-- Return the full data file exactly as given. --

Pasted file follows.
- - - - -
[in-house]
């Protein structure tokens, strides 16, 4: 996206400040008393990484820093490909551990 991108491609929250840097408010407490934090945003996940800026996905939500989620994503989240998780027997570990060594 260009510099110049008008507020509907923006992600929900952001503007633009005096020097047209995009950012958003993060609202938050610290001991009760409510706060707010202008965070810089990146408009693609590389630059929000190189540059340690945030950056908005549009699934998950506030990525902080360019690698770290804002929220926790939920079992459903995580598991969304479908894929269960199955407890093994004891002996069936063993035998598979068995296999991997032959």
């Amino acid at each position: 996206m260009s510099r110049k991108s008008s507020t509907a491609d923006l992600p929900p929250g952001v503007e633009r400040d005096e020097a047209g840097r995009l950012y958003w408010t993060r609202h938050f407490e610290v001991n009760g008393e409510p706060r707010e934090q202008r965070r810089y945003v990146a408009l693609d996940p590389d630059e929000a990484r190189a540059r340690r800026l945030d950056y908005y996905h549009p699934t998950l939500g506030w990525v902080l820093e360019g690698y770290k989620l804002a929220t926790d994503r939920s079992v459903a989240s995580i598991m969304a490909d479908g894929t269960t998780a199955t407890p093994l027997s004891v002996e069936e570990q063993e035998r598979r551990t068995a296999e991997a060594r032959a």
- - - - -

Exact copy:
[in-house]
């Protein structure tokens, strides 16, 4: 996206400040008393990484820093490909551990 991108491609929250840097408010407490934090945003996940800026996905939500989620994503989240998780027997570990060594 260009510099110049008008507020509907923006992600929900952001503007633009005096020097047209995009950012958003993060609202938050610290001991009760409510706060707010202008965070810089990146408009693609590389630059929000190189540059340690945030950056908005549009699934998950506030990525902080360019690698770290804002929220926790939920079992459903995580598991969304479908894929269960199955407890093994004891002996069936063993035998598979068995296999991997032959």
């Amino acid at each position: 996206m260009s510099r110049k991108s008008s507020t509907a491609d923006l992600p929900p929250g952001v503007e633009r400040d005096e020097a047209g840097r995009l950012y958003w408010t993060r609202h938050f407490e610290v001991n009760g008393e409510p706060r707010e934090q202008r965070r810089y945003v990146a408009l693609d996940p590389d630059e929000a990484r190189a540059r340690r800026l945030d950056y908005y996905h549009p699934t998950l939500g506030w990525v902080l820093e360019g690698y770290k989620l804002a929220t926790d994503r939920s079992v459903a989240s995580i598991m969304a490909d479908g894929t269960t998780a199955t407890p093994l027997s004891v002996e069936e570990q063993e035998r598979r551990t068995a296999e991997a060594r032959a």